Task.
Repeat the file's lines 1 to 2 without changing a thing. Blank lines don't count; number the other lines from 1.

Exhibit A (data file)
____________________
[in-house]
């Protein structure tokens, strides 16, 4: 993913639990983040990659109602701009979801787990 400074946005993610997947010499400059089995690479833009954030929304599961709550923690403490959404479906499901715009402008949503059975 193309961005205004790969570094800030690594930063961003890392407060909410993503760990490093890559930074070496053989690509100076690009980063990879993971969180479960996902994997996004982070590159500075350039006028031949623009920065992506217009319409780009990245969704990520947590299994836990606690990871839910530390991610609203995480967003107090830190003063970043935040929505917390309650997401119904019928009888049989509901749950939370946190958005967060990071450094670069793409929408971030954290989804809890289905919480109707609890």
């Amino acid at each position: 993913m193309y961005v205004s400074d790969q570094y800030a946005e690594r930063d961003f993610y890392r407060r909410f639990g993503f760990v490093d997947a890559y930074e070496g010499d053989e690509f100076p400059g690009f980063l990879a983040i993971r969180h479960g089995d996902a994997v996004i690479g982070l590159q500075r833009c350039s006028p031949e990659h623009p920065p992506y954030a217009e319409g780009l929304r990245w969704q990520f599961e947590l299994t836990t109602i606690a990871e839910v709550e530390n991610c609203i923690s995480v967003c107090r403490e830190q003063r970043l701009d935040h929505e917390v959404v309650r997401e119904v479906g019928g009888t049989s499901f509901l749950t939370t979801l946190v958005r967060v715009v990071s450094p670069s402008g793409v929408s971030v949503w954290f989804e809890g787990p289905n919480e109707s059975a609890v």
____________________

[in-house]
């Protein structure tokens, strides 16, 4: 993913639990983040990659109602701009979801787990 400074946005993610997947010499400059089995690479833009954030929304599961709550923690403490959404479906499901715009402008949503059975 193309961005205004790969570094800030690594930063961003890392407060909410993503760990490093890559930074070496053989690509100076690009980063990879993971969180479960996902994997996004982070590159500075350039006028031949623009920065992506217009319409780009990245969704990520947590299994836990606690990871839910530390991610609203995480967003107090830190003063970043935040929505917390309650997401119904019928009888049989509901749950939370946190958005967060990071450094670069793409929408971030954290989804809890289905919480109707609890």